MINI Cinequest Film Festival REVIEW – The Illiterate

One of my favorite byproducts of seeing a film, and something Cinequest is particularly brilliant at, is the presentation of a situation or idea that you may not have ever explored with your mind before. I find I’m constantly traveling to new places and gaining new perspectives as a result of my trips to the cinema and it awakens my brain in infinitely exciting and significant ways. The Illiterate was yet another film absent from my initial A list. A friend whose opinion I greatly respect and am intrigued by, but whose taste has proven to be quite different from my own thus far, put it near the top when I asked for must sees . And so, I went.

This  film from Chile deals with two strong, visceral, deep and compelling women, struggling in their own very personal ways. One has lived all her life unable to read, the other, the daughter of a neighbor, is a trained teacher. Their relationship is nuanced and challenged and is captivating in unexpected ways. They have a dynamic bond that fluctuates beautifully, displaying natural but broad arcs for both that both intrigue and move. But this film hurt to watch. I mean that. It pained me physically to watch it. It was ultimately a cathartic and good hurt, with a diffusing humor present as well,  but as a girl who had her share of challenges reading and writing with dyslexia (and vision issues to boot) watching this intelligent, prideful woman try to function was sincerely difficult. You can feel the shame and alienation (with both characters) in every facet of this film.

There was so much going on, so many simultaneous layers, so much subtext it was both deceptively simple and strangely overwhelming. The phrase, still waters run deep kept coming to me as I watched. On the surface long, simple, deliberate cinematography, nothing fancy or over the top, but at the same time, exploding with symbolism, every visual and word choice just steeped in metaphors. In one scene an image of a giraffe reaching to eat leaves high on a tree was in the distant background of a shot. Subtle, not overbearing or pretentious, these were the types of details that allowed the audience to subconsciously view that intimate reflective space inside a woman fiercely independent and capable but simultaneously victim. Her suffering and her successes present in every detail of the set and each careful composition.

Even the pacing in places seems to mimic the struggle of learning to read. Sounding out each frame as you would each syllable, lingering just a fraction of a second longer than tolerable as if aching for a prompt, and then catching itself and propelling us forward to the next phrase. We actively seemed to be encouraged to take a minute to process what we were seeing or just saw. And, the uses of silences and interruptions, of volume too were intense. Stillness and motion are almost characters in and of themselves. There is suffering alongside survival and accomplishment, disappointment dancing with discovery and it hits you hard and sneaks up on you all at once. The gritty, smoky, dull and dingy look to this film further feeds the realism of the situation and the stakes.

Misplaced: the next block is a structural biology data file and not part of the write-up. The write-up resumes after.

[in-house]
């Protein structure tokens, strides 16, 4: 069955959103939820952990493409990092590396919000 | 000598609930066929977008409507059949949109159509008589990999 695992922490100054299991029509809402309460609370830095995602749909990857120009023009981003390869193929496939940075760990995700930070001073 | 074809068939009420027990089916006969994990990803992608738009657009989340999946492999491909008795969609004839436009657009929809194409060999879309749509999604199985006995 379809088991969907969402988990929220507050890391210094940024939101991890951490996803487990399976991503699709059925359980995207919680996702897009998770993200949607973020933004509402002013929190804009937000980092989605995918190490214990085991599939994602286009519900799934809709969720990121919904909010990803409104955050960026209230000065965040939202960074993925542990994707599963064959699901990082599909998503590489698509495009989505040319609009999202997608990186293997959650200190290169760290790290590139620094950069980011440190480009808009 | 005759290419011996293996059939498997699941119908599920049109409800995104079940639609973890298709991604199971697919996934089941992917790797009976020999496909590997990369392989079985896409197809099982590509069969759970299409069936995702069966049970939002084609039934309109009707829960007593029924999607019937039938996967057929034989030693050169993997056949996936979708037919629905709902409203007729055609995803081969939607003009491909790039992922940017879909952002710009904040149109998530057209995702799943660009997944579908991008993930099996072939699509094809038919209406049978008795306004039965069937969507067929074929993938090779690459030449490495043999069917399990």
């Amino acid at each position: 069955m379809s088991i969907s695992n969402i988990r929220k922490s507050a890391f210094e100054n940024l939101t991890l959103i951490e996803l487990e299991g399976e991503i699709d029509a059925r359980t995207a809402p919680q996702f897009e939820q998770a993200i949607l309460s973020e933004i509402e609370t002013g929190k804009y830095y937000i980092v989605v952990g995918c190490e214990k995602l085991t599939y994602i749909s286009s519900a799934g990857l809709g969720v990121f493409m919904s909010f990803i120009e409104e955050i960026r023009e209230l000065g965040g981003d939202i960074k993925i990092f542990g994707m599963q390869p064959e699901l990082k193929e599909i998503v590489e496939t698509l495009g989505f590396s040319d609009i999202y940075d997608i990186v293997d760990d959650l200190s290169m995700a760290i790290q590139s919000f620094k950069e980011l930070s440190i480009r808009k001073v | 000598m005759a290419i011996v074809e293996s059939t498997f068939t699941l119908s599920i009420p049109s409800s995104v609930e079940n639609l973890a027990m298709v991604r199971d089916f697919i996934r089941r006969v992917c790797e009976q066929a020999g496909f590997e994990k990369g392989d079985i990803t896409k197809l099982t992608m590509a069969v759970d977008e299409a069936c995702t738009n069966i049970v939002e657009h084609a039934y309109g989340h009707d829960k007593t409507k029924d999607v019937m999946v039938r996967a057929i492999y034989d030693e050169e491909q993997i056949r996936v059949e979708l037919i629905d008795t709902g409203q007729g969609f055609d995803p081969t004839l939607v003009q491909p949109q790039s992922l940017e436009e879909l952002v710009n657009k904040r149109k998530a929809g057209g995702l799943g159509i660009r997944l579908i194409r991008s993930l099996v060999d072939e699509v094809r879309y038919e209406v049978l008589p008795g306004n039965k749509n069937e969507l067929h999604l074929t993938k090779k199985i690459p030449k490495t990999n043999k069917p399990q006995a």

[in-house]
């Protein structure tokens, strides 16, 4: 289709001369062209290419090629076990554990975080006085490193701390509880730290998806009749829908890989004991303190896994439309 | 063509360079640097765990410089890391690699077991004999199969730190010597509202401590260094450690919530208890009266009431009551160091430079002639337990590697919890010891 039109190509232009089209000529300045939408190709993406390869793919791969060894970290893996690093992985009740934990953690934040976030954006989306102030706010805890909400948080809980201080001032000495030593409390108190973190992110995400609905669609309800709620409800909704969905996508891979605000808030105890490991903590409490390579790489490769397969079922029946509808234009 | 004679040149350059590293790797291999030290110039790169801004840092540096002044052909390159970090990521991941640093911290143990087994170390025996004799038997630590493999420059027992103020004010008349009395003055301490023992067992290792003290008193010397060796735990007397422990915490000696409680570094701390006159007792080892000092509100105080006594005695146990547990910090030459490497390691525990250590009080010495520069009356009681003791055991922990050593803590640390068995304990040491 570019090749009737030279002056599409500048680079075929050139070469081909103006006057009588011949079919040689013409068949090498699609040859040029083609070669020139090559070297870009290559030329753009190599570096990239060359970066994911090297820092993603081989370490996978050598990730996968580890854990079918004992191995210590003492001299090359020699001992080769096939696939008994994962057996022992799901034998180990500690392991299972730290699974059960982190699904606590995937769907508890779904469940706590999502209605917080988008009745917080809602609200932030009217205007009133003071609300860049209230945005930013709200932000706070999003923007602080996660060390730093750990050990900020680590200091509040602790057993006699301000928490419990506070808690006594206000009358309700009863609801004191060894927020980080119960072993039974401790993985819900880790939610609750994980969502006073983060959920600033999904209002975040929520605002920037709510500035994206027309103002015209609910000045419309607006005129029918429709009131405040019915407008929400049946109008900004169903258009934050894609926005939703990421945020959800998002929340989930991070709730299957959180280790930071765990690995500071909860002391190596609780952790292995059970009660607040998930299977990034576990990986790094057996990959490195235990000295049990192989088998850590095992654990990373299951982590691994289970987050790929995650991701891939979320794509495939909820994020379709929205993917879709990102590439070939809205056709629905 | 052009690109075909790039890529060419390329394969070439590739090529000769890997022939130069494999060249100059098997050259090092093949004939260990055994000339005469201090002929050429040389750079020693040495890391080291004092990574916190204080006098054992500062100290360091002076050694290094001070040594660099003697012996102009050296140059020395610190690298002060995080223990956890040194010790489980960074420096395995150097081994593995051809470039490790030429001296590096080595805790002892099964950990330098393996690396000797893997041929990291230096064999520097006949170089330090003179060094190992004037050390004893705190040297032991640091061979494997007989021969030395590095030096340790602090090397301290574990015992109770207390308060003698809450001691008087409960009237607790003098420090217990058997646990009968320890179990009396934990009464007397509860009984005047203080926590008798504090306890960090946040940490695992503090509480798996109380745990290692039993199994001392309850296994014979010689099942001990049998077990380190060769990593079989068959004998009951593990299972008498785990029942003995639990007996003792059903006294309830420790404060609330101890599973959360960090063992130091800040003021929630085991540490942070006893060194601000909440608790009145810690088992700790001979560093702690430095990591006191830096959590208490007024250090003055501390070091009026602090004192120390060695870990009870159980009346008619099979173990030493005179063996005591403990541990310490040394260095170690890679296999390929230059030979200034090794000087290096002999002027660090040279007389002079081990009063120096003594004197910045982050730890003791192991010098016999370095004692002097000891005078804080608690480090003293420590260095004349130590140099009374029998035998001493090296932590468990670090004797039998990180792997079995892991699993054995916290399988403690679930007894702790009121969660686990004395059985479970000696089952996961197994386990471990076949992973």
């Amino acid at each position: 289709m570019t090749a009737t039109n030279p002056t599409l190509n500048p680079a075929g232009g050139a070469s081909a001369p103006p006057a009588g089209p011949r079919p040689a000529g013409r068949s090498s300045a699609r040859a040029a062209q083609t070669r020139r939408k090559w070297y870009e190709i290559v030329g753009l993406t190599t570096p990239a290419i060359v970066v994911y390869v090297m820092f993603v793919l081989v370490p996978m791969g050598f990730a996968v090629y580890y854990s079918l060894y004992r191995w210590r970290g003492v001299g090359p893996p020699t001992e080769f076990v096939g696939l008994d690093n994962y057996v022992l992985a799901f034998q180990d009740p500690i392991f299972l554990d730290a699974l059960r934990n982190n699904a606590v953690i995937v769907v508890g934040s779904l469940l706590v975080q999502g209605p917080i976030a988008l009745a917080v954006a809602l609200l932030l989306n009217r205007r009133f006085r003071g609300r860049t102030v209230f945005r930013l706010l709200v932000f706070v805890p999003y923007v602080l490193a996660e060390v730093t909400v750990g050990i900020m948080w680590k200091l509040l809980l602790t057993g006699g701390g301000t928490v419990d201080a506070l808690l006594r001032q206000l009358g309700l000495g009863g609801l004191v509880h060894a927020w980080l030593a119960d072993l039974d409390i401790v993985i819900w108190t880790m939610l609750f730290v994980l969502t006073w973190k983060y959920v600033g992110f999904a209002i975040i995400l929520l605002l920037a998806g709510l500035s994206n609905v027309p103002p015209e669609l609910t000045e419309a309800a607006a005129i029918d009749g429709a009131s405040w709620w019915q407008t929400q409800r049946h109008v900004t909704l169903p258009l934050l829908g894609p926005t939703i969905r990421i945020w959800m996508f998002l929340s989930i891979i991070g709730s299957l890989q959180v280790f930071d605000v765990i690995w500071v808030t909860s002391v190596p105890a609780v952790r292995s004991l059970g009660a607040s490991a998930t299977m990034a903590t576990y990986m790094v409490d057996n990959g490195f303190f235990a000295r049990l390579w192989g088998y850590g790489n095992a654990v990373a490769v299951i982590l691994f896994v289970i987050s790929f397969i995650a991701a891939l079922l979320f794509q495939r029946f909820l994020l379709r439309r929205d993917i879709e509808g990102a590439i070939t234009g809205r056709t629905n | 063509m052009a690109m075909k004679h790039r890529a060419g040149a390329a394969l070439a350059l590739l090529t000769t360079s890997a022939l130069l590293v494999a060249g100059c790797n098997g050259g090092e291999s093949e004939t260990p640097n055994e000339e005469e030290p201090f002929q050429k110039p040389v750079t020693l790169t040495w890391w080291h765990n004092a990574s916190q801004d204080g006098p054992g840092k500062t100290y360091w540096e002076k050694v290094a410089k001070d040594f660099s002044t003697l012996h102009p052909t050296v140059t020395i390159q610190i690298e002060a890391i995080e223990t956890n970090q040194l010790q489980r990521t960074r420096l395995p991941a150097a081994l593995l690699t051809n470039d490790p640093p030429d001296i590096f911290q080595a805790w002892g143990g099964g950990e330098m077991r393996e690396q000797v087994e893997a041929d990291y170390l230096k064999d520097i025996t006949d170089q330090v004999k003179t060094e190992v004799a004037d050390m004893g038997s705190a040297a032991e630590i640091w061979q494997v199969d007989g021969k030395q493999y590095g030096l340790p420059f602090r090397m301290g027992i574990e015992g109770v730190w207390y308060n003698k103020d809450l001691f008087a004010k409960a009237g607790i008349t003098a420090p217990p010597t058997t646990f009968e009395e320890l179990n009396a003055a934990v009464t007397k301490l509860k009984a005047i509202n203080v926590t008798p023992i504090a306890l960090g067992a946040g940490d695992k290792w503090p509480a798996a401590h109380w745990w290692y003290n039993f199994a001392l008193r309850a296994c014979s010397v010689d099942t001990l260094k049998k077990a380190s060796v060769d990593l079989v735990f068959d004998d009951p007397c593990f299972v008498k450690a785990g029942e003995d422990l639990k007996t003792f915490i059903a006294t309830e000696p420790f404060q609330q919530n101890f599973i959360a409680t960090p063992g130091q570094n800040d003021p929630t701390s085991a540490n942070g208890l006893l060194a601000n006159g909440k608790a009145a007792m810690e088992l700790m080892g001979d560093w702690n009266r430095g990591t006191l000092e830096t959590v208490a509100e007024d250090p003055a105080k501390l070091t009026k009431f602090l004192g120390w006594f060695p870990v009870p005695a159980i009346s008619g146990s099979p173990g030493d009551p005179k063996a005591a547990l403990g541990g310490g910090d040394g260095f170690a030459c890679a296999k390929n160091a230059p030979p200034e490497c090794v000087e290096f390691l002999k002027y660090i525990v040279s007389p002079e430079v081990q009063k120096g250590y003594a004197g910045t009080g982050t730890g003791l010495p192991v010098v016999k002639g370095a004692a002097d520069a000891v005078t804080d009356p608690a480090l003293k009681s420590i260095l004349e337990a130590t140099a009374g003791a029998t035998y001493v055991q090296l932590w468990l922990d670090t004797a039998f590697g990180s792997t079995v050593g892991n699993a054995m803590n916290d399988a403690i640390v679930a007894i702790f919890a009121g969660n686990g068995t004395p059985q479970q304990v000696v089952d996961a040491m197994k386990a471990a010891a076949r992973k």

And, as if there wasn’t enough fighting off of emotion, my own love for words and challenges with doing the things the way you are “supposed to,” fitting into a norm that simply stifles the light within, the additional irony that I struggled to read subtitles in order to fully understand this film was not lost on me. The act of viewing this film was itself a symbol and informed my experience even more.

This review may be premature. This one had us stopped on the street talking, exploring, venturing and more. This might be a film I need to watch again WITHOUT subtitles and focus in on even more of the imagery used. This one is going to stick with me I think and while I wanted more closure, more answers and a different ending than I got, in many ways, after looking at the options, it was the ONLY way it could have ended. While not satisfying in some ways,  it made…sense and there was relief and release in that. 4 jewels out of 5 in the review tiara for heartbreaking, layered, poetic and delicate film that leads to a journey of thought well after the credits conclude. The Illiterate has one more scheduled showing, Saturday, March 15th at 2:30pm at the San Jose Rep.

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